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Four Tips from the Drive, Chip and Putt National Finals at Augusta National That Can Help Your Game

By Brendon Elliott, PGA
Published on
(Photo courtesy of Augusta National Golf Club)

(Photo courtesy of Augusta National Golf Club)

Nearly a decade ago, Drive, Chip and Putt was born through a joint collaboration between the Masters Tournament, the United States Golf Association and the PGA of America.
What has transpired since is nothing short of pure brilliance.
There’s also much you can take from the 80 boys and girls who participated in this year’s Drive, Chip and Putt National Finals and apply it to your own game. Give these four tips a try:
Swing hard but smooth
The driving skill of the Drive, Chip and Putt National Finals at Augusta National’s Tournament Practice Area is always exciting. I love seeing the kids put it all out there – a lot of them make mighty cuts and swing for the fences. In doing so, however, most still swing within themselves.
(Charles Laberge/Augusta National Golf Club)
(Charles Laberge/Augusta National Golf Club)
And you can indeed do both. I see too many golfers trying to white knuckle their driver, and what I mean by that is, they try to steer the ball. They swing in fear instead of swinging fearlessly. Part of ridding this issue from a swing is being able to fully turn back and through the ball without hesitation.
One of the simplest swing tips with the driver is this swing thought: Back to the target (on the way back), chest to the target (on the way through) and hold your finish in balance.
Focus on a routine
In all its simplicity, it’s amazing to see what an effect this concept can have on a golfer’s game. You see this in full display each year at the Drive, Chip and Putt National Finals. The kids really put an emphasis on committing to their own unique routines and it works!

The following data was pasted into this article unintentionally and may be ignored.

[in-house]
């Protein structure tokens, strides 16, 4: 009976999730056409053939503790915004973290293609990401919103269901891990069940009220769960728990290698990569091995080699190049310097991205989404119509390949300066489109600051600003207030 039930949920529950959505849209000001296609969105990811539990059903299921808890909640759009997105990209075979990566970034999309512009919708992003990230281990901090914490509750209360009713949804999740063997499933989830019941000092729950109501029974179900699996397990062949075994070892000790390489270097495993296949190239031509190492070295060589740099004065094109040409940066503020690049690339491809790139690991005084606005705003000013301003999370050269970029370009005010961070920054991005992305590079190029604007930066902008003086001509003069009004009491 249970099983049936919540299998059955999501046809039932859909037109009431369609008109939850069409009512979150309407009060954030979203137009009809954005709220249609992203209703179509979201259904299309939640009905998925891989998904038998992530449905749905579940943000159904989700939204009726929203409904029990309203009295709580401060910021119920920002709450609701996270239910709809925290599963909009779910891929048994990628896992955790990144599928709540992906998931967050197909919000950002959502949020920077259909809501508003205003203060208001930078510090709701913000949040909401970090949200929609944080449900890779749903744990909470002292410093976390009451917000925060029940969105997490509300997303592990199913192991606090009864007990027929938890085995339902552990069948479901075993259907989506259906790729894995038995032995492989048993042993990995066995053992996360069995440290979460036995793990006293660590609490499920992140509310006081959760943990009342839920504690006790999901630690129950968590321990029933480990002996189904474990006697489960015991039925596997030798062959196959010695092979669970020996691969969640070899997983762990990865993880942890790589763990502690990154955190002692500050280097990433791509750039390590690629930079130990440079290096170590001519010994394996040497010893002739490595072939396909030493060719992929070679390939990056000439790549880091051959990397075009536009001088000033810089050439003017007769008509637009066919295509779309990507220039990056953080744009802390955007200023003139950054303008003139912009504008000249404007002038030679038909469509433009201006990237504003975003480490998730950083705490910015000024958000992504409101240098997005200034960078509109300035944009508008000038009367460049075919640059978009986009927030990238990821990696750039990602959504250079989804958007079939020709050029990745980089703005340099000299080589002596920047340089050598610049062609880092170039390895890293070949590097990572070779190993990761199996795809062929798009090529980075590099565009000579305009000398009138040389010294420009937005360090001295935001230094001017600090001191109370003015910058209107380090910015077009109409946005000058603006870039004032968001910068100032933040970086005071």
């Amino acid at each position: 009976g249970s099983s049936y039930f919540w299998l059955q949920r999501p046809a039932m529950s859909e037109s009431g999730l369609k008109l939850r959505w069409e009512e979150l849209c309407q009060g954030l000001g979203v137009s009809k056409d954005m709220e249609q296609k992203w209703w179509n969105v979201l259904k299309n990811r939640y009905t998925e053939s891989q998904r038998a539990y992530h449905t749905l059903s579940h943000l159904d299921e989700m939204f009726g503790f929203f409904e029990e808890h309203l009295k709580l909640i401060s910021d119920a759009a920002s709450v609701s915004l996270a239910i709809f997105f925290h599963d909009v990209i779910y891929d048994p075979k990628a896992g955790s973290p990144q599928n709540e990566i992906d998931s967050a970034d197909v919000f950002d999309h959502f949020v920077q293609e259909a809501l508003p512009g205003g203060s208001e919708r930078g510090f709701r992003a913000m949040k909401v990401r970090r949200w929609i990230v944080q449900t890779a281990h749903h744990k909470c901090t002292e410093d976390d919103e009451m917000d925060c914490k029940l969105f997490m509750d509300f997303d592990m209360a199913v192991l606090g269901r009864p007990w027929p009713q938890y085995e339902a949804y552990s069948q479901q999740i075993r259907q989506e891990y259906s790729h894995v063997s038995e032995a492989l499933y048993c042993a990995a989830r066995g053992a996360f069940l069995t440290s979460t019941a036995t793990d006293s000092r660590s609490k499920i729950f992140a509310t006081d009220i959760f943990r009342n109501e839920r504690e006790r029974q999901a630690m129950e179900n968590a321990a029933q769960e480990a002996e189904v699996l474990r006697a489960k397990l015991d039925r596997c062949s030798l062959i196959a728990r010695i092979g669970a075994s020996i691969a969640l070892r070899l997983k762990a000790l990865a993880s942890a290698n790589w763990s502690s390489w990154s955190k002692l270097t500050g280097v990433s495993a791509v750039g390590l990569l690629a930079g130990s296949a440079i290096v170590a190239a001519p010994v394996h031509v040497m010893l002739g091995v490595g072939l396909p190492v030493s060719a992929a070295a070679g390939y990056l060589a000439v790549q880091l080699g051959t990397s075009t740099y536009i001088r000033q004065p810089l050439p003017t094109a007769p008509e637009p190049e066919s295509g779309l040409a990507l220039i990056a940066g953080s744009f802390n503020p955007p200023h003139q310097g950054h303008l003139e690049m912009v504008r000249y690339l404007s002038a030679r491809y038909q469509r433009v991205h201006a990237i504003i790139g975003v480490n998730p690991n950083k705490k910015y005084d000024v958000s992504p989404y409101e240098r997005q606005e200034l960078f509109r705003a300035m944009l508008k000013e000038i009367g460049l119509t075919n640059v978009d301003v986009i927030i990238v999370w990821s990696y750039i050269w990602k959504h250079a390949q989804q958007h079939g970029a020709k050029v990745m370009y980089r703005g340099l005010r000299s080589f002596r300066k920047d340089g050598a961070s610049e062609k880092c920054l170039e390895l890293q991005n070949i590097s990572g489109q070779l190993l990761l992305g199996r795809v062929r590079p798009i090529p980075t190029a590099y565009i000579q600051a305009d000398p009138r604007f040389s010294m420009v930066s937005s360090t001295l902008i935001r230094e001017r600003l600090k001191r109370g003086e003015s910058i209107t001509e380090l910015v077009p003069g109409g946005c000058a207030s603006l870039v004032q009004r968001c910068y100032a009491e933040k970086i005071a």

Developing your own routine is the easy part. The hard part is learning how to stick to it before each and every shot, especially when things start getting squirrely. Give this a try: the next time you go out and play a full round, have a singular focus of sticking to your routine on every single shot – even if it’s just one thought, like a three-quarter practice swing, a club waggle or maybe the swing thought we just talked about.
I’m confident that doing so will show you how important this seemingly small thing can be.
Study your chips and putts
The kids that seem to be the most successful in the chipping and putting skills of the Drive, Chip and Putt National Finals this year all do this. Tour players do, too.
Most of the rest of us . . . well, maybe we do sometimes, but not always.
The next time you’re faced with a tough chip or must-make putt, look at your shot from all sides. Study the terrain. Find that spot where the shot will break – the high point – and come back to the hole.
You can not simply look from behind a shot and think you have all the necessary information to make a confident decision. Give it an extra look next time and you’ll be more situated to execute the shot you want.
Remember why you play
It’s a very special occasion to be able to drive down Magnolia Lane. It’s even more special to be able to compete on the hallowed grounds of Augusta National.
The full magnitude of the moment may not fully hit the youngest competitors who competed in the Drive, Chip and Putt National Finals this year, but you can see, through their wide eyes and big smiles, that they truly appreciate the experience. It’s not lost on them. These kids clearly love golf, but the National Finals opportunity fills their hearts even more.
(Logan Whitton/Augusta National Golf Club)
(Logan Whitton/Augusta National Golf Club)
We should all remember what drew us to golf every time we play. The Drive, Chip and Putt National Finals kicks off a special week on the calendar that helps us remember those reasons. When you can learn to tee it up on both the practice and first tee with a true appreciation for the game, even after bad shots, you will start to see the game love you back.